Many recent data breaches, including the Equifax incident, show that "applications are really the vulnerable entry point into organizations and ultimately to organizations' data," says Alex Mosher of CA Technologies.
Equifax has yet to describe how its site was breached, except to blame a vague "U.S. website application vulnerability." But some security experts suspect that an unpatched flaw in Apache Struts, fixed by Apache in March, might have been exploited.
The Singapore arm of AXA Insurance Group says a web application flaw exposed the personal data of thousands of insurance customers to hackers. Experts weigh in on what can be done to prevent such incidents.
There's another option for governments trying to overcome the end-to-end encryption barrier: buy a zero-day software exploit. One prominent zero-day broker, Zerodium, has added encrypted messaging apps to its bounty list.
A senior Russian government official warned that Moscow will retaliate if the Senate moves to ban the use of Kaspersky Lab software by government agencies. Meanwhile, CEO Eugene Kaspersky has repeated his offer to allow U.S. officials to review the company's source code.
Flaws in Subaru's telematics software, discovered by a security researcher, could have been exploited to unlock the doors or provide remote access to a car's location history. The problems - now fixed by Subaru - underscore carmakers' ongoing cybersecurity challenges.
Hot sessions at this week's OWASP AppSec Europe 2017 conference in Belfast, Northern Ireland, cover everything from the EU's General Data Protection Regulation and fostering better SecDevOps uptake, to quantum-computing resistant crypto and ransomware economics.
Leading the latest version of the ISMG Security Report: A tale of how a dedicated manager spent her weekends monitoring video of ATMs led to the capture of a criminal skimmer. Also, the growing sophistication of cybercriminals.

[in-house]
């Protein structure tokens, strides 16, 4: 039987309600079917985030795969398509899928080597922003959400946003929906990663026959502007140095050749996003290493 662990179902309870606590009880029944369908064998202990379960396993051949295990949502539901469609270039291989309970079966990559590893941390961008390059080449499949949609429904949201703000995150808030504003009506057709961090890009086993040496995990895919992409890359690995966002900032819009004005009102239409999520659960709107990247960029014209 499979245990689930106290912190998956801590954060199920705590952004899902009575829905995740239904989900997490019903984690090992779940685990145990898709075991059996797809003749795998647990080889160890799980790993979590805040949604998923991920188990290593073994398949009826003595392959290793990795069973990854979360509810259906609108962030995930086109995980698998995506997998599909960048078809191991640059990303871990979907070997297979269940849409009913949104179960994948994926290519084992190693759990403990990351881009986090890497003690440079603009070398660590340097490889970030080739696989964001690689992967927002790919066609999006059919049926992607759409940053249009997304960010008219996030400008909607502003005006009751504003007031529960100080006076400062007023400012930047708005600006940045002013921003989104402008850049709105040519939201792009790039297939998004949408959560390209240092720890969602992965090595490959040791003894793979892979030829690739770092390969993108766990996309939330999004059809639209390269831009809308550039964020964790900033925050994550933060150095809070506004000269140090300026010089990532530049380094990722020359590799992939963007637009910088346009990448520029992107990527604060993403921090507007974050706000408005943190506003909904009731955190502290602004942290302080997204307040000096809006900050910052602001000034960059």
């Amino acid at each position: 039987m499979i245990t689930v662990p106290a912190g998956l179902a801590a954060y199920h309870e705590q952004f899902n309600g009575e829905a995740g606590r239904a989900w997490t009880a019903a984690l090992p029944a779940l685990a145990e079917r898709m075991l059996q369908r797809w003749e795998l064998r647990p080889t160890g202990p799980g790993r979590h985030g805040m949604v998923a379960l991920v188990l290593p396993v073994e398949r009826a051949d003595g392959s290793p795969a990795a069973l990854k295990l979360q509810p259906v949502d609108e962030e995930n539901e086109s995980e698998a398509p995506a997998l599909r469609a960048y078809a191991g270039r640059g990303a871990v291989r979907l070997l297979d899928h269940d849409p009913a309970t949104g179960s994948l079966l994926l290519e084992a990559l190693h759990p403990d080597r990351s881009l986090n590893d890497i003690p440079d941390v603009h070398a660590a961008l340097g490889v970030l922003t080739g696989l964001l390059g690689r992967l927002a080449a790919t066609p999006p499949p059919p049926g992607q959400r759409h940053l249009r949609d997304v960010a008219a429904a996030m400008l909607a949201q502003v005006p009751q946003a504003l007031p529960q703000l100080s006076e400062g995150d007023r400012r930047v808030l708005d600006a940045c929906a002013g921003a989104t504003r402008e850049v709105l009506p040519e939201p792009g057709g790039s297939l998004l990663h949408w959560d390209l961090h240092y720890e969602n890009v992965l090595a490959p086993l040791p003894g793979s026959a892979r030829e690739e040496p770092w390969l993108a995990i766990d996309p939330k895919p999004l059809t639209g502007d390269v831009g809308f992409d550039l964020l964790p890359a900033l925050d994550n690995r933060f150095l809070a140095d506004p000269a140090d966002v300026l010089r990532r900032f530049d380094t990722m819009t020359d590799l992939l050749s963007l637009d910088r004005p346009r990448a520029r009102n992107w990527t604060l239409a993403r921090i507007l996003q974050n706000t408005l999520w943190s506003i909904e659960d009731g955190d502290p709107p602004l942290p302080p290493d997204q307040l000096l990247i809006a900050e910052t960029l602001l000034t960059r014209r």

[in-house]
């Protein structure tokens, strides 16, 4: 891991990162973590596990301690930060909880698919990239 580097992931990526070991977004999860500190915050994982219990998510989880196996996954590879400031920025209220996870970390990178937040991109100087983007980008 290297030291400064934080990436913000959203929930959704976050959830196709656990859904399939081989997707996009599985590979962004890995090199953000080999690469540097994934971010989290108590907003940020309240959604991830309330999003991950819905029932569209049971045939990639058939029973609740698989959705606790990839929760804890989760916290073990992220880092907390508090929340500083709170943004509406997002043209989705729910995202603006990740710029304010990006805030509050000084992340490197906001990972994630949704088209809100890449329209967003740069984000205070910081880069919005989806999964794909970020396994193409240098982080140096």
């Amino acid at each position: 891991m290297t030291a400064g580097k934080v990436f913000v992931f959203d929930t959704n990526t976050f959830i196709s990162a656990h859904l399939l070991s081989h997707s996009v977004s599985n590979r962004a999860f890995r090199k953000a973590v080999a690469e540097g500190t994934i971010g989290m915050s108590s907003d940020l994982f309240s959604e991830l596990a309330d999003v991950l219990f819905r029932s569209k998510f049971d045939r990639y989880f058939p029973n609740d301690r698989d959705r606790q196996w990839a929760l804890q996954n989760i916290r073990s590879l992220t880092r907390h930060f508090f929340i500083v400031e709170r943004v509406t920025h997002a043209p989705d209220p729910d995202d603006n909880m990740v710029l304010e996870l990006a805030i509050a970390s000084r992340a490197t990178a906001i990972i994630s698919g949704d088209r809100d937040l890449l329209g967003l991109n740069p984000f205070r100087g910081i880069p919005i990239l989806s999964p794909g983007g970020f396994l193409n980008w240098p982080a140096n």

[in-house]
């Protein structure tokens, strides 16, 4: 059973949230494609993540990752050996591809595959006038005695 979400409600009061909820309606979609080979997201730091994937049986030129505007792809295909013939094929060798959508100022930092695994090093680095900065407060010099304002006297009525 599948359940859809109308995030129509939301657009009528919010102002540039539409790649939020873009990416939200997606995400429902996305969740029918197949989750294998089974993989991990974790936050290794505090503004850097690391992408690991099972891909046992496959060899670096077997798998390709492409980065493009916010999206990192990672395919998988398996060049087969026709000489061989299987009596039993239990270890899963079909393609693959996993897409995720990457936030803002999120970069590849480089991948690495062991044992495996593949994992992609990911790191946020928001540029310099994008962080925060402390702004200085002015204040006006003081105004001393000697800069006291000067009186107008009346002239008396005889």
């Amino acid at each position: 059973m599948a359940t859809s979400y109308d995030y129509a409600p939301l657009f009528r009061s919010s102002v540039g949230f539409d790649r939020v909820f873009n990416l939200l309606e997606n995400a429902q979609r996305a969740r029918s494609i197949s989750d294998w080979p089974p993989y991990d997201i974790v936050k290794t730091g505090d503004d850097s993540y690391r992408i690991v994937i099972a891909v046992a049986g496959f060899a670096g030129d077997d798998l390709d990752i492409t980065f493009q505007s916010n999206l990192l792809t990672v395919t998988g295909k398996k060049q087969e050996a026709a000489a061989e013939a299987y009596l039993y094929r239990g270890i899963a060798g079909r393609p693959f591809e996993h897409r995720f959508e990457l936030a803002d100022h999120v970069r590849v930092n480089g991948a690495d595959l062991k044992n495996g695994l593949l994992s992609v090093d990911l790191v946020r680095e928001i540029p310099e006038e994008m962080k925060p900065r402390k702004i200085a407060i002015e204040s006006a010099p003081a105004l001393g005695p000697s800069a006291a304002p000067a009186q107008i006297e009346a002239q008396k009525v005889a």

The recent fix for a zero-day flaw in Microsoft Office appeared more than five months after Microsoft was privately alerted to the flaw, and followed months of it being exploited via in-the-wild attacks. Can Microsoft do better?
WikiLeaks has released a second batch of CIA attack tools, dubbed Dark Matter, which includes malware designed to exploit Mac OS X and iOS devices. But Apple contends the attacks target vulnerabilities in its software that have long been patched, so users are not at risk.
McDonald's home food delivery app in India leaked sensitive personal information relating to 2.2 million users. But the restaurant giant only addressed the insecure API after a researcher went public one month after informing McDonald's about the problem.
Canadian authorities narrowly escaped a data breach by stopping an intrusion at the country's statistics agency. The cyberattack used a zero-day vulnerability in Apache Struts 2, which has now been patched.
A groundbreaking study from RAND Corporation quantifies the stakes around how zero-day software vulnerabilities get discovered and persist, bringing hard facts to bear on related - and contentious - debates surrounding vulnerability disclosure and public safety.